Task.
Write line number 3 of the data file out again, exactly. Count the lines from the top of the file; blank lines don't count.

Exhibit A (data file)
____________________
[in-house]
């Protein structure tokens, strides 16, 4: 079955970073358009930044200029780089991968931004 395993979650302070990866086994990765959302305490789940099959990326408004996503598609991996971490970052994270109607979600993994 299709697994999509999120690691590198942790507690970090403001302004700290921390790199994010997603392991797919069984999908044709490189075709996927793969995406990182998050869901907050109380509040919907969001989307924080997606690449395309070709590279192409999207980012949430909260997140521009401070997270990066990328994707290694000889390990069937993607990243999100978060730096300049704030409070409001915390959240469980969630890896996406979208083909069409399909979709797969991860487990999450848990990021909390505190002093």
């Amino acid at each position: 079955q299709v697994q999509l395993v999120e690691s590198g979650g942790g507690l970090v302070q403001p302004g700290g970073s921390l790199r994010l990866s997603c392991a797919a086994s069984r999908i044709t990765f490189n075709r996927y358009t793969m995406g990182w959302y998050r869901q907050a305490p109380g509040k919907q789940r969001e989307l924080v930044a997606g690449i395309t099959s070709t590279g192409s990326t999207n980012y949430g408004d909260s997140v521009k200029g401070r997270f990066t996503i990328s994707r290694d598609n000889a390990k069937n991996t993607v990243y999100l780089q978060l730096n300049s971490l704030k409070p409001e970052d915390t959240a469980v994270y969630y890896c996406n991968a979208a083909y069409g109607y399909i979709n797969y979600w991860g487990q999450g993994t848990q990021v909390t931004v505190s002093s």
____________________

């Amino acid at each position: 079955q299709v697994q999509l395993v999120e690691s590198g979650g942790g507690l970090v302070q403001p302004g700290g970073s921390l790199r994010l990866s997603c392991a797919a086994s069984r999908i044709t990765f490189n075709r996927y358009t793969m995406g990182w959302y998050r869901q907050a305490p109380g509040k919907q789940r969001e989307l924080v930044a997606g690449i395309t099959s070709t590279g192409s990326t999207n980012y949430g408004d909260s997140v521009k200029g401070r997270f990066t996503i990328s994707r290694d598609n000889a390990k069937n991996t993607v990243y999100l780089q978060l730096n300049s971490l704030k409070p409001e970052d915390t959240a469980v994270y969630y890896c996406n991968a979208a083909y069409g109607y399909i979709n797969y979600w991860g487990q999450g993994t848990q990021v909390t931004v505190s002093s």